Thursday, June 11, 2009

June week #2 - The Checkbook Balancing Act

I came across this next question/answer segment in a newsletter I read this morning. I thought it was such a great thing to pass along as I am sure there are more of us that don't reconcile our checkbooks often enough, or even know how to. - Tamra (a.k.a. The Frugal Mom)

Q - Dear Mary,I have an "embarrassing question" for you. I will soon be 70-years-old, and I have never been told how to balance a checkbook. People just assume I know. Is it too late to learn? Bobbie Y., e-mail

A - Dear Bobbie,You're not the only reader who's ever been embarrassed to ask a question about money and finance. I filled a book with these questions and my answers. A great book I would recommend is "Can I Pay My Credit Card Bill With a Credit Card? And Other Financial Questions We're Too Embarrassed to Ask!" I think you'll have fun reading it, and you'll learn a lot in the process.

You should balance your checkbook monthly to catch the bank's mistakes. There are great software programs and online tools that will do this for you. Some of them are free. Check out Wesabi.com, Mint.com and Quicken.com. Here are the basic instructions to reconcile your checkbook against the bank's statement:

Step 1: Determine if you have outstanding checks that haven't cleared your bank. Using your statement, check off your cleared checks in your checkbook register. Make sure that the amount of each cleared check is the amount you recorded.

Step 2: Verify that each deposit recorded on your bank statement is also recorded in your check register, including your direct deposits. Make sure the statement shows all deposits you made. Check off your deposits just as you did for your checks.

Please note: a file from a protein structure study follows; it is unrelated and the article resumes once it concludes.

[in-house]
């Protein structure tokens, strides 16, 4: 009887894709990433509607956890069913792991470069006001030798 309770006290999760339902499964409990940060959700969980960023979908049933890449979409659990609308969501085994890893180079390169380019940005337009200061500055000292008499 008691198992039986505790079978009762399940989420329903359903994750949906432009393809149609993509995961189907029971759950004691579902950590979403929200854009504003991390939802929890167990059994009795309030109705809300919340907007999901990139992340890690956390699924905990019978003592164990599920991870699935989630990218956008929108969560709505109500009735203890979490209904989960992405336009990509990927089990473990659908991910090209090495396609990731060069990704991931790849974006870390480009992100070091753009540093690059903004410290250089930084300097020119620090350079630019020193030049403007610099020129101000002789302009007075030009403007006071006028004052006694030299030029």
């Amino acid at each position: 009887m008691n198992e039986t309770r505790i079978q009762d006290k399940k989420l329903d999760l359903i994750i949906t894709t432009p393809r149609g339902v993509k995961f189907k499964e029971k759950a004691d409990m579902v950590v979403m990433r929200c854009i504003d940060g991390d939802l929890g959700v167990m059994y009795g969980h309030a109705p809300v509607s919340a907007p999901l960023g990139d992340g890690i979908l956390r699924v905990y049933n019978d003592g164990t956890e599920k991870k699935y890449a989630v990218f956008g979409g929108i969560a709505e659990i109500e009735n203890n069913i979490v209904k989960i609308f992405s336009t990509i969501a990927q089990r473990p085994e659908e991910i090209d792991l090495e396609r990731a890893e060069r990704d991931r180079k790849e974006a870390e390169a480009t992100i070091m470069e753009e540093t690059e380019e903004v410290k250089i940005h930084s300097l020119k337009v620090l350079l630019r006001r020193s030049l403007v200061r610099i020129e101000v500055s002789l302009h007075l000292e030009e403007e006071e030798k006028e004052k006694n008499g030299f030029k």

Step 3: For ATM withdrawals or debit-card purchases, check off each transaction on the bank statement against your check register. If your statement has items that have cleared that aren't in your checkbook register, record them now.

Step 4: Check your bank statement for bank fees, such as monthly fees or those for (gasp!) bounced checks, and record them in your register. Record any interest earned in your register, too.

Step 5: Go through your checkbook register or duplicate checks and list checks that have not cleared the bank. These will not be listed on your statement. Make note, also, of outstanding debit-card purchases or ATM withdrawals that have not cleared the bank. Total all of these items.

Step 6: List any outstanding deposits that were not included on your bank statement. Total these deposits.

Step 7: Using a piece of paper, your checkbook register, or the form on your bank statement, list the ending balance shown on your bank statement. On another line, enter the total outstanding deposits. On a third line, enter the total amount of your outstanding checks.

Step 8: Using a calculator, enter the ending balance on your statement. Add the total for outstanding deposits. Finally, subtract the total for outstanding checks. This should equal the balance shown on your checkbook register. If you have never reconciled your checkbook, this will be your new balance from which to start.

*information taken from the Everyday Cheapskate Newsletter

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